James Earl Ray

January 17, 2011 by staff 

James Earl Ray, It is not without humor, however. YouTube blogger comments that all we really know about the shooter is that his name is Jared Lee Loughner. How are assassins seemed to always have three names? John Wilkes Booth. Lee Harvey Oswald. “James Earl Ray.”Mark David Chapman. If you know someone who goes by three names … fly!

Speech of President Barack Obama in Tucson last week was well designed and skillfully visited shrines of strength. He does what he does best. And he did well. But the shouts and cheers and applause that greeted him seemed to be more appropriate for a campaign speech. And maybe it was what he was, at least in part. It was the kickoff to the presidential campaign of 2012. Like his former chief of staff Rahm Emanuel said once: Never leave a good waste crisis.

And if the rhetoric of outrage on the right to defend Sarah Palin, their more serious for the presidency in 2012, which was immediately blamed for the shooting by the Democrats. It seemed that she had used the metaphor of “targeting” and was now focused.

The discourse of political reasons is so exaggerated in the American cable channels are very simple to understand. One word: ratings. Ratings depend engage an audience. And as anyone who has ever written a play or screenplay knows: What is an engaged public conflict. It is the heart of the drama. The hero wants something bad and keeps the way of achieving the goal.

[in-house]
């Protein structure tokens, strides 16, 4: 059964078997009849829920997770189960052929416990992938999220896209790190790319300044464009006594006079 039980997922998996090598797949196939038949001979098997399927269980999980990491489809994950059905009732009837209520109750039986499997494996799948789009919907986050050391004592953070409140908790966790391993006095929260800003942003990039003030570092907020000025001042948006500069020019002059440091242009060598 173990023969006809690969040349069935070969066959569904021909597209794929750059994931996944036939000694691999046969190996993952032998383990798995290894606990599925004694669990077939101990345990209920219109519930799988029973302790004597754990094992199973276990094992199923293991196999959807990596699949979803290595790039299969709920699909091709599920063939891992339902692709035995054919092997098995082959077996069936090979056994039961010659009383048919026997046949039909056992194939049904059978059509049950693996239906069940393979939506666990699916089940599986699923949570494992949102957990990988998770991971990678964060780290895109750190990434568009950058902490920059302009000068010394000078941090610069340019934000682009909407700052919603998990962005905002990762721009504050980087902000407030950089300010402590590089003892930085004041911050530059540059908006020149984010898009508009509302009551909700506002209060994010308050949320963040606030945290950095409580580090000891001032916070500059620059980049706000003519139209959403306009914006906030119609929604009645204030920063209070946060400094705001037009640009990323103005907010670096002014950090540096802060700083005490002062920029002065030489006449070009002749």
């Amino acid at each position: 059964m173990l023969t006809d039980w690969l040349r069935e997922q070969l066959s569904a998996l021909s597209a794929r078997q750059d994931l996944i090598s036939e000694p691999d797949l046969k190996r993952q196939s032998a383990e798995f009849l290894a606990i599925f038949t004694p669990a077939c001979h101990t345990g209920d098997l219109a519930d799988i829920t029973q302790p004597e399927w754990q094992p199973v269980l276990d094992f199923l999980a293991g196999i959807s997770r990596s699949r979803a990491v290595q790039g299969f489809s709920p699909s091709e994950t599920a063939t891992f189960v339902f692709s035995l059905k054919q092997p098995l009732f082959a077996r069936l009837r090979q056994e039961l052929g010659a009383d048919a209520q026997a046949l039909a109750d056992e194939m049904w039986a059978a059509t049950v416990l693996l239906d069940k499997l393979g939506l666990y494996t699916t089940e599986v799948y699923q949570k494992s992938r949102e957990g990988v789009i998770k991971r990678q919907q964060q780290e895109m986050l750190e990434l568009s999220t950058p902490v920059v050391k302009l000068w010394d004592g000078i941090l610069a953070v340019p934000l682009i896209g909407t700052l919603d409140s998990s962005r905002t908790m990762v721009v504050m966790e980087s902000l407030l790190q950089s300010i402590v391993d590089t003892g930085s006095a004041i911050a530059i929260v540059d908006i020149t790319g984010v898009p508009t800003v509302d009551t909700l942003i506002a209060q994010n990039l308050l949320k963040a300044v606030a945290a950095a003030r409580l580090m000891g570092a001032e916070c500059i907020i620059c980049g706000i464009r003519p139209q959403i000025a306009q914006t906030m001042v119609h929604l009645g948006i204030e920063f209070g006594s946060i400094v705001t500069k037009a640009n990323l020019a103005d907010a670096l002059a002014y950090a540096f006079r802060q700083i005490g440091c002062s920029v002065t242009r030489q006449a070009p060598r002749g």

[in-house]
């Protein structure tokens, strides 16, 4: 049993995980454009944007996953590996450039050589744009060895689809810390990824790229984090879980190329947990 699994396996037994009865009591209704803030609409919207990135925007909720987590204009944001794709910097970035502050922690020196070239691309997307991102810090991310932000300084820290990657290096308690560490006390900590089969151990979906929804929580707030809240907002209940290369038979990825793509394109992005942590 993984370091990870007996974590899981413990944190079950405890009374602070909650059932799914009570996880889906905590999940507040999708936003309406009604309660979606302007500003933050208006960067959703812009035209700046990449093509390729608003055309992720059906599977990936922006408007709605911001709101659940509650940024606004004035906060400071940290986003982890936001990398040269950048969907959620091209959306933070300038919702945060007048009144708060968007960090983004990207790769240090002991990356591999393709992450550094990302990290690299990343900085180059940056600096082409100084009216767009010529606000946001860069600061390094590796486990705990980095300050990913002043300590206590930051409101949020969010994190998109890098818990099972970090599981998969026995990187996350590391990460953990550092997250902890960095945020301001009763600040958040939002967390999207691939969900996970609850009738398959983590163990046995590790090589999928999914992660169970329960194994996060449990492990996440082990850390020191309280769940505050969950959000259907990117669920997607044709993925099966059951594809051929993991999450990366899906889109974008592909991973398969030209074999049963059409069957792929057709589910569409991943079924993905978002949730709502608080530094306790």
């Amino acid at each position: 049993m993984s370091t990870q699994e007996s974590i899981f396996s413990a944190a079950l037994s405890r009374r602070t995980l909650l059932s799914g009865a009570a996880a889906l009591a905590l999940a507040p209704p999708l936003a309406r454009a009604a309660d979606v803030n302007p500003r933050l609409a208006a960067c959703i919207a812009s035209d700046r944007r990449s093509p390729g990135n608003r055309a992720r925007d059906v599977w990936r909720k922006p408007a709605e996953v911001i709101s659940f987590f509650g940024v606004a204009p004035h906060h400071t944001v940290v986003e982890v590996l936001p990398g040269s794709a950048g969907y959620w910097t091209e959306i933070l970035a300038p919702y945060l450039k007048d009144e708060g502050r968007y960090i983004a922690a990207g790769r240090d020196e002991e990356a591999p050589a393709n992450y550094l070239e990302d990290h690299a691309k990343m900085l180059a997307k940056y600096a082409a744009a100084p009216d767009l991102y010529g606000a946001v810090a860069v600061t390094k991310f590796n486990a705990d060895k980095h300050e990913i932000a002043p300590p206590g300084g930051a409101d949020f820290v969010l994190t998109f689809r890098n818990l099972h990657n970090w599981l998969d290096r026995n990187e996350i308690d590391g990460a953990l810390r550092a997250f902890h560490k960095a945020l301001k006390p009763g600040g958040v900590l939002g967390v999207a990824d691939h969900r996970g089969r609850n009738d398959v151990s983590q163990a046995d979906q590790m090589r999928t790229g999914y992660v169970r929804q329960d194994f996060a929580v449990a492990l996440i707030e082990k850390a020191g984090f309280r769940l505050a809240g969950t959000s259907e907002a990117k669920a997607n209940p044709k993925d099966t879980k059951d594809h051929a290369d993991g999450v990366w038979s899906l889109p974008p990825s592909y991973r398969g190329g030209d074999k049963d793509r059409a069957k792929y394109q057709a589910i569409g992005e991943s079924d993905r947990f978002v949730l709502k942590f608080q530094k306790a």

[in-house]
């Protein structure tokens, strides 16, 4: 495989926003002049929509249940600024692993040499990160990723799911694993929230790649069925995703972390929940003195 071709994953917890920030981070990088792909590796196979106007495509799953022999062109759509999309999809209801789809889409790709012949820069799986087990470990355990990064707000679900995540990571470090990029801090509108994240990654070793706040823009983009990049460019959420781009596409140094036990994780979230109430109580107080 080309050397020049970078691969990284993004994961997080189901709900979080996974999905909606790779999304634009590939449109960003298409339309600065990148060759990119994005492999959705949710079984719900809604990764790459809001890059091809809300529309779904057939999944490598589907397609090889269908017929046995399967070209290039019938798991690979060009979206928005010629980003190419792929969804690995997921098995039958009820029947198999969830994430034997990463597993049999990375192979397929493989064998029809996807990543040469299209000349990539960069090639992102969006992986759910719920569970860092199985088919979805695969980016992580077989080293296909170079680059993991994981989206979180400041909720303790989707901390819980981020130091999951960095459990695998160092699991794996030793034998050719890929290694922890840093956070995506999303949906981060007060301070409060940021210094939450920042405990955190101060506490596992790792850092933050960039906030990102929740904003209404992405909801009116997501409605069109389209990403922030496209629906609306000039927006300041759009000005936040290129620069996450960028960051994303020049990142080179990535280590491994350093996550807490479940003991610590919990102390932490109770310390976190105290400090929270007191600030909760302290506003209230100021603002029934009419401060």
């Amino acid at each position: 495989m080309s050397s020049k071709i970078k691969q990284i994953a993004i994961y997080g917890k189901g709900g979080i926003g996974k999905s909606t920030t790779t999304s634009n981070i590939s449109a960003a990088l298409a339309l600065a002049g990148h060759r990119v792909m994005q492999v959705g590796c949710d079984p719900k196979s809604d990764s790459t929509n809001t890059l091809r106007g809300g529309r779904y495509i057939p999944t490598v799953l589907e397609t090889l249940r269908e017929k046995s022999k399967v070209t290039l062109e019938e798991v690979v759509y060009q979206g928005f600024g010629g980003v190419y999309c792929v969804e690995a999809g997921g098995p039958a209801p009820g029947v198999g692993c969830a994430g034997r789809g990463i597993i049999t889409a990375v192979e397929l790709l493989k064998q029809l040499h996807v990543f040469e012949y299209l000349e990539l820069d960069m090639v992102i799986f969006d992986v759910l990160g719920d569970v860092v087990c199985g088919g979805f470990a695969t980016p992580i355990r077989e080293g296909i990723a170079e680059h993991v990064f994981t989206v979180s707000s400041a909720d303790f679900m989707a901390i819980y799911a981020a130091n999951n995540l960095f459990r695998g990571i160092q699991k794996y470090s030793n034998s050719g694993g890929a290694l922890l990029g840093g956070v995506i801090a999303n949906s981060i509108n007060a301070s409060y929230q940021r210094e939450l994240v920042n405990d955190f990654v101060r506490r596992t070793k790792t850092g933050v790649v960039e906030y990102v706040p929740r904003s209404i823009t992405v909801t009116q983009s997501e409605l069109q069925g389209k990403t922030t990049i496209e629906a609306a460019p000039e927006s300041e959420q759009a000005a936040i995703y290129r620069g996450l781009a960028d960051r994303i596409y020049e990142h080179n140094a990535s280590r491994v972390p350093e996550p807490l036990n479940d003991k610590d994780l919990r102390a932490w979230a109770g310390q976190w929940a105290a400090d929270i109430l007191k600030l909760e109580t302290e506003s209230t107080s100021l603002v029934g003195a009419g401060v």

James Earl Ray (March 10, 1928 – April 23, 1998) was an American murderer convicted of the murder of American civil rights activist Martin Luther King, Jr. He was sentenced March 10, 1969, after pleading guilty to waive a jury trial. If Ray had been found guilty by a jury trial, he was electrocuted. [1] He was sentenced to 99 years in prison. He later retracted his confession and tried in vain to win a trial. He died in prison with hepatitis C.
James Earl Ray came from a poor family in Alton, Illinois, and left school at age fifteen. He joined the U.S. Army at the end of the Second World War and served in Germany. He was convicted of his first crime, a robbery in California in 1949.

In 1952, he served two years for armed robbery of a taxi driver in Illinois. In 1955 he was convicted of mail fraud. After an armed robbery in Missouri in 1959, Ray was sentenced to twenty years imprisonment for repeated offenses. He escaped from Missouri State Penitentiary in 1967 hiding in a truck transporting bread from the bakery of the prison


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